Lenten Reflection: Let’s Go For A Walk
March 31, 2015 Comments Off on Lenten Reflection: Let’s Go For A Walk
At the start of Lent I blogged about breathing as a part of a good and gentle Lent (https://stlukeinthefieldsblog.org/2015/02/24/lenten-reflection-a-good-and-gentle-lent/). Today, I’d like to invite you to think about something just as simple: walking.
I thought some of us might be looking for a special discipline we can do between now and Easter. Especially if you, like me, can’t make it to some of the Holy Week services, you might be looking for something else you can do to mark this special time.
You might find that something simple might be best for you.
The first line of our liturgy that I fell in love with is: “Walk in love, as Christ loved us and gave himself for us, an offering and sacrifice to God.” My heart jumps every time I hear this offertory sentence from Ephesians 5:2. I often use this line as a mindful, peaceful reflection. This verse was the theme of our pride celebration about ten years ago. It might work just as well for Holy Week.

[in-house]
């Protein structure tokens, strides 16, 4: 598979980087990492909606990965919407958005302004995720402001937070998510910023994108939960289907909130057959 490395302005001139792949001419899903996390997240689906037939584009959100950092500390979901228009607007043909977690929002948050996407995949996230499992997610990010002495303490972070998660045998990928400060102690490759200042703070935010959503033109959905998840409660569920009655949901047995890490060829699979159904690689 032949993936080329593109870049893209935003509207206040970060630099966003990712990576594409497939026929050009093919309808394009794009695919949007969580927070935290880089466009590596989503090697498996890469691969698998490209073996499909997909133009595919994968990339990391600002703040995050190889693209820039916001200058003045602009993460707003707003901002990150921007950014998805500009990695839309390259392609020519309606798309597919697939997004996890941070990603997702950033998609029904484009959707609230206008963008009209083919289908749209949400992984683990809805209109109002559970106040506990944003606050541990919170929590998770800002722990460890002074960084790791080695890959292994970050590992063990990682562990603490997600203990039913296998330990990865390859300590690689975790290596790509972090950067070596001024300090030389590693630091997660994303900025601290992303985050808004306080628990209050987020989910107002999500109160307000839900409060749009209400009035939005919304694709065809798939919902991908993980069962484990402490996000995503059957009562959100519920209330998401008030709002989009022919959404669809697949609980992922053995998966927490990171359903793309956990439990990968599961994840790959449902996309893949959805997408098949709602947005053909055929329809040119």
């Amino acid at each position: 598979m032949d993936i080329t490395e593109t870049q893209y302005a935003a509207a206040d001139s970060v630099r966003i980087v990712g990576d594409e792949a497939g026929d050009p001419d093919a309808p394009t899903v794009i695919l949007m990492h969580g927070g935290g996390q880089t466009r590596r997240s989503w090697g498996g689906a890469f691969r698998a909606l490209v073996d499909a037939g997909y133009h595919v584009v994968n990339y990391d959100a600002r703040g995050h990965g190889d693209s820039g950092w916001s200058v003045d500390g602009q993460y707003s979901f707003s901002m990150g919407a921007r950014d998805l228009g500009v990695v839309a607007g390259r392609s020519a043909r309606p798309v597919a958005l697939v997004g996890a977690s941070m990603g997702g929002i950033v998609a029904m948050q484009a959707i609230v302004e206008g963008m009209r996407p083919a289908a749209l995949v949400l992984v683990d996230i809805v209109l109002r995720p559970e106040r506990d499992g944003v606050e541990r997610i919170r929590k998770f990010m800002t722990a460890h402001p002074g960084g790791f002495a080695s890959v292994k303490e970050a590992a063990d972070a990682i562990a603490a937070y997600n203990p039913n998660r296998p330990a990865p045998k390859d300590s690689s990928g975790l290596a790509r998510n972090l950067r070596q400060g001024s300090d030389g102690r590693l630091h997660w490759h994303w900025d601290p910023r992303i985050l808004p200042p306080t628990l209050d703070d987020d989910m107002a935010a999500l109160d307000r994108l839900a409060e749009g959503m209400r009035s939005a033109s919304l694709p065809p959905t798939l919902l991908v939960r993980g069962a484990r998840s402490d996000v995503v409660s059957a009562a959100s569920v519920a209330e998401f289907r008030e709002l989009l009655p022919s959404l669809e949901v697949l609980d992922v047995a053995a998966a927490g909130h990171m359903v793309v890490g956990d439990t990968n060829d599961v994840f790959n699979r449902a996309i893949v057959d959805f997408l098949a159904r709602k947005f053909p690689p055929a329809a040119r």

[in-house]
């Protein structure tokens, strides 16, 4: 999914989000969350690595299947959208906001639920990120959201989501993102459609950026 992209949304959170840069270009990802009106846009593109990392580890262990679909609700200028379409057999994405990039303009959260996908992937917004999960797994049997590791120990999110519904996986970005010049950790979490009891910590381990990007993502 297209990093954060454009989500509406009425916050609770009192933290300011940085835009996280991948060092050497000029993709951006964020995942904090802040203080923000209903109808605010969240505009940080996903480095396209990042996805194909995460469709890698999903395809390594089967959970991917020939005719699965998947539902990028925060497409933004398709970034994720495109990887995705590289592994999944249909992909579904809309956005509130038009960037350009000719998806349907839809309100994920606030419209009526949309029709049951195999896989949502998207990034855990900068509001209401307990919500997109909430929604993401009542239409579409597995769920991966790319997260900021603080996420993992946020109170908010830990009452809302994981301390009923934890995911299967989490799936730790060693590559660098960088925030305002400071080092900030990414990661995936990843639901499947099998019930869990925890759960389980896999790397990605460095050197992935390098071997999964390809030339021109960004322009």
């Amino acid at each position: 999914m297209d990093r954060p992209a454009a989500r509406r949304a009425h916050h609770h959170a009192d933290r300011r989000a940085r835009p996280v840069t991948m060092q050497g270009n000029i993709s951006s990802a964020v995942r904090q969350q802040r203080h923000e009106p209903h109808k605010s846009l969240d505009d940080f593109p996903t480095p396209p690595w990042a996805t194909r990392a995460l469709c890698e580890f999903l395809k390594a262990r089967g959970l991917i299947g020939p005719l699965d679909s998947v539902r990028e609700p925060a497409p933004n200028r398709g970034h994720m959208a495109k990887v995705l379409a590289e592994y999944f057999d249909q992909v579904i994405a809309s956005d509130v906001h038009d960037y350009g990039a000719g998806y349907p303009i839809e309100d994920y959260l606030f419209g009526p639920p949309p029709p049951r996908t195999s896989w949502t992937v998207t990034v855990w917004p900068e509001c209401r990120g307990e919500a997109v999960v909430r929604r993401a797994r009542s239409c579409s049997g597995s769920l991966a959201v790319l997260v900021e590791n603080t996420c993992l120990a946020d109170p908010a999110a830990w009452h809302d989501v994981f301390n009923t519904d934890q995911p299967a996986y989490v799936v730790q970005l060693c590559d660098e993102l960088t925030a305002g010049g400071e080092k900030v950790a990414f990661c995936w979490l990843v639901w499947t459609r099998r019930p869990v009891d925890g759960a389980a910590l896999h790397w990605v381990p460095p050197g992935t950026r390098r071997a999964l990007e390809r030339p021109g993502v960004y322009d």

If you can’t make a Holy Week services this week, you could take a walk for lunch or set off with some extra time before work. Reflect on the line from Ephesians as you walk. Just breathe and walk. Please leave your cell phone in your pocket. If you’re in the city, ignore the shop windows and the large variety of dogs trotting by, block out the noise as best you can. Try to stay in the moment. I started taking deliberate, hour long walks — usually alone — and it’s been a profound experience for me. Maybe it will be for you too.
Even a walk of only a few steps can be a “walk in love.” Walk up to someone that you don’t know that well, maybe at work or in the hallway at home, and say hello. Even this small shift toward love can be the beginning of something good. This challenge from Maya Angelou is great, but could be especially difficult for us New Yorkers: “Good done anywhere is good done everywhere. For a change, start by speaking to people rather than walking by them like they’re stones that don’t matter.”
Dear Jesus, we’re walking with you. We’re walking to find silence or friendship. We’re walking to release a long held tension or to see something new. We want to walk in love with you. Amen.